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Review
, 13 (2), 199-214

Bench to Bedside: Evidence for Brain Injury After Concussion--Looking Beyond the Computed Tomography Scan

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Review

Bench to Bedside: Evidence for Brain Injury After Concussion--Looking Beyond the Computed Tomography Scan

Jeffrey J Bazarian et al. Acad Emerg Med.

Abstract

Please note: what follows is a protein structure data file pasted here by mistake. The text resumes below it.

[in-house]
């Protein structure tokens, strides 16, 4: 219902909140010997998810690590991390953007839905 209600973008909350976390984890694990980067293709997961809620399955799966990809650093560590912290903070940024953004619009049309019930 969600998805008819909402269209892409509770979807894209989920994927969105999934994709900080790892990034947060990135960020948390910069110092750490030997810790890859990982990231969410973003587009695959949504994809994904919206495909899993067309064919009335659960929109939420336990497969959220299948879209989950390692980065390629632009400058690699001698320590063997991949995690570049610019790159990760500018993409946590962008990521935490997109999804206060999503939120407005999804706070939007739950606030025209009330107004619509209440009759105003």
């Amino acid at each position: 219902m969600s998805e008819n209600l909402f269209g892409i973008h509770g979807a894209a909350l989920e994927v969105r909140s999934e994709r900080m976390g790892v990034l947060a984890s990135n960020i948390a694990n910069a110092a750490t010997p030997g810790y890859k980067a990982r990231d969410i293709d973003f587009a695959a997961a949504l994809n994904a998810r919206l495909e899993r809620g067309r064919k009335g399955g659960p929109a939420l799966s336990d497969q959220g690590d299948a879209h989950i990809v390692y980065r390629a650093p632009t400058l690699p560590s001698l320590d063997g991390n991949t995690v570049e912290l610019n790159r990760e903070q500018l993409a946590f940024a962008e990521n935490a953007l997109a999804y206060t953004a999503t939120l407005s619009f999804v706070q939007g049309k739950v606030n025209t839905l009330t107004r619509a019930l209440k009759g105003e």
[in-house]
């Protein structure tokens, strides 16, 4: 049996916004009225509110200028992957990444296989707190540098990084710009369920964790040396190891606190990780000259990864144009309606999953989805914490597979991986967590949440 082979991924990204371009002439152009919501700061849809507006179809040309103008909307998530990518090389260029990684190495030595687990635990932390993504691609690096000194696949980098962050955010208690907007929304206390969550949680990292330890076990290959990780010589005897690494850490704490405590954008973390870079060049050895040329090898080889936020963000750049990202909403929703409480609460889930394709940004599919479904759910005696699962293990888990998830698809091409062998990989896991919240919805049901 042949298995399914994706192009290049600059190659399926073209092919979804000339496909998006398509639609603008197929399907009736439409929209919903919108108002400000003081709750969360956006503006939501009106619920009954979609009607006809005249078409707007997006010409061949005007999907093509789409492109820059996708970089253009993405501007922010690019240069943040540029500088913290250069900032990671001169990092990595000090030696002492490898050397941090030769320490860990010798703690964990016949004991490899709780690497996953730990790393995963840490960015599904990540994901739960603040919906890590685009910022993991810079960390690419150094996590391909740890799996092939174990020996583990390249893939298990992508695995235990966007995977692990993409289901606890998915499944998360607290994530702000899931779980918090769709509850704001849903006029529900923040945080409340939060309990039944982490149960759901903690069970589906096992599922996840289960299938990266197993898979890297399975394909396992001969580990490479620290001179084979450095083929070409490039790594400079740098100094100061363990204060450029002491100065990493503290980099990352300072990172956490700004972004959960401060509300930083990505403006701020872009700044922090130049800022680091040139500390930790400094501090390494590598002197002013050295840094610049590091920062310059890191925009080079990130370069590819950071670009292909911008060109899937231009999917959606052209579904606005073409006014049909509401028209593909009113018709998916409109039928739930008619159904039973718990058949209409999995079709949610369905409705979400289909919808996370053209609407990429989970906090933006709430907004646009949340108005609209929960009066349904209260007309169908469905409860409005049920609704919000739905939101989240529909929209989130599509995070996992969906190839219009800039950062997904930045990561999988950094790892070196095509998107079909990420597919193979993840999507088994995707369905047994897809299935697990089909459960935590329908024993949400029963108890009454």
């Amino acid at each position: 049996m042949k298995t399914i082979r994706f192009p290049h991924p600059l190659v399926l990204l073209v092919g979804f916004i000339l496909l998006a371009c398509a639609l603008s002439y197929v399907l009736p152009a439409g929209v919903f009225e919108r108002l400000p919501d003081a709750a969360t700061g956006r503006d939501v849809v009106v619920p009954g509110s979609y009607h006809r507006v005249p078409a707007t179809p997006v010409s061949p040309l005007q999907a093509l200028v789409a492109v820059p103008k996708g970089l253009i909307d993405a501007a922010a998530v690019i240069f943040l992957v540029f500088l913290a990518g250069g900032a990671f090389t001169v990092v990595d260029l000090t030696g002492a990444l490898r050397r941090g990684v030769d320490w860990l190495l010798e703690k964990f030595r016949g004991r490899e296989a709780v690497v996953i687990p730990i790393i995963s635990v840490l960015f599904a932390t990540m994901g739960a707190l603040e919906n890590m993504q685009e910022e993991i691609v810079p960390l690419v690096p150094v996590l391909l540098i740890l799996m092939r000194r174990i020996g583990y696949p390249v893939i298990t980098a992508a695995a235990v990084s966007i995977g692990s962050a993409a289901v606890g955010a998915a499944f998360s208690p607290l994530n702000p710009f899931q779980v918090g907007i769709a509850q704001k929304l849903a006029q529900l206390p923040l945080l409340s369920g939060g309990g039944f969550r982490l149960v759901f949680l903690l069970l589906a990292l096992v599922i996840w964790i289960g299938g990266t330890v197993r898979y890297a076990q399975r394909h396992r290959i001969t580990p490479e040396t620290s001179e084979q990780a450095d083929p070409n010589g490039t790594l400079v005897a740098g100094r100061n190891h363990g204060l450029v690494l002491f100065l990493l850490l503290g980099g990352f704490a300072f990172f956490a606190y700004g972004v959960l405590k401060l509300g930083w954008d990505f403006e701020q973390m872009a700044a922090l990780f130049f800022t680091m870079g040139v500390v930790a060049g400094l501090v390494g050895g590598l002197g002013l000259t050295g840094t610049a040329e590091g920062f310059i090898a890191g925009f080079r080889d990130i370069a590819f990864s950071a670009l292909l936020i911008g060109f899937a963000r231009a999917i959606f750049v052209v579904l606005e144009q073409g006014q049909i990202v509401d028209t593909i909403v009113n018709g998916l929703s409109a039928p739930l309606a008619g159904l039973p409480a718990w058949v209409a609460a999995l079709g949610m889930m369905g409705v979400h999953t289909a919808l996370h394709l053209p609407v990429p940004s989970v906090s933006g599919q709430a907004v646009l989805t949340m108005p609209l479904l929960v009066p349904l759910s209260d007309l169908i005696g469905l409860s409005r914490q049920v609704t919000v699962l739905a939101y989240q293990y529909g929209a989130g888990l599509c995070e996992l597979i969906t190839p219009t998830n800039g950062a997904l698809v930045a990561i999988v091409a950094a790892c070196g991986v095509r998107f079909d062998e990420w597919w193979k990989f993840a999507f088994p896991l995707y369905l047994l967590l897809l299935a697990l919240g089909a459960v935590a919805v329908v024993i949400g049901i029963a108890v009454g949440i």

The emergency management of cerebral concussion typically centers on the decision to perform a head computed tomography (CT) scan, which only rarely detects hemorrhagic lesions requiring neurosurgery. The absence of hemorrhage on CT scan often is equated with a lack of brain injury. However, observational studies revealing poor long-term cognitive outcome after concussion suggest that brain injury may be present despite a normal CT scan. To explore this idea further, the authors reviewed the evidence for objective neurologic injury in humans after concussion, with particular emphasis on those with a normal brain CT. This evidence comes from studies involving brain tissue pathology, CT scanning, magnetic resonance image (MRI) scanning, serum biomarkers, formal cognitive and balance tests, functional MRI, positron emission tomography, and single-photon emission computed tomography scanning. Each section is accompanied by technical information to help the reader understand what these tests are, not to endorse their use clinically. The authors discuss the strengths and weaknesses of the evidence in each case. These reports make a compelling case for the existence of concussion as a clinically relevant disease with demonstrable neurologic pathology. Areas for future emergency medicine research are suggested.

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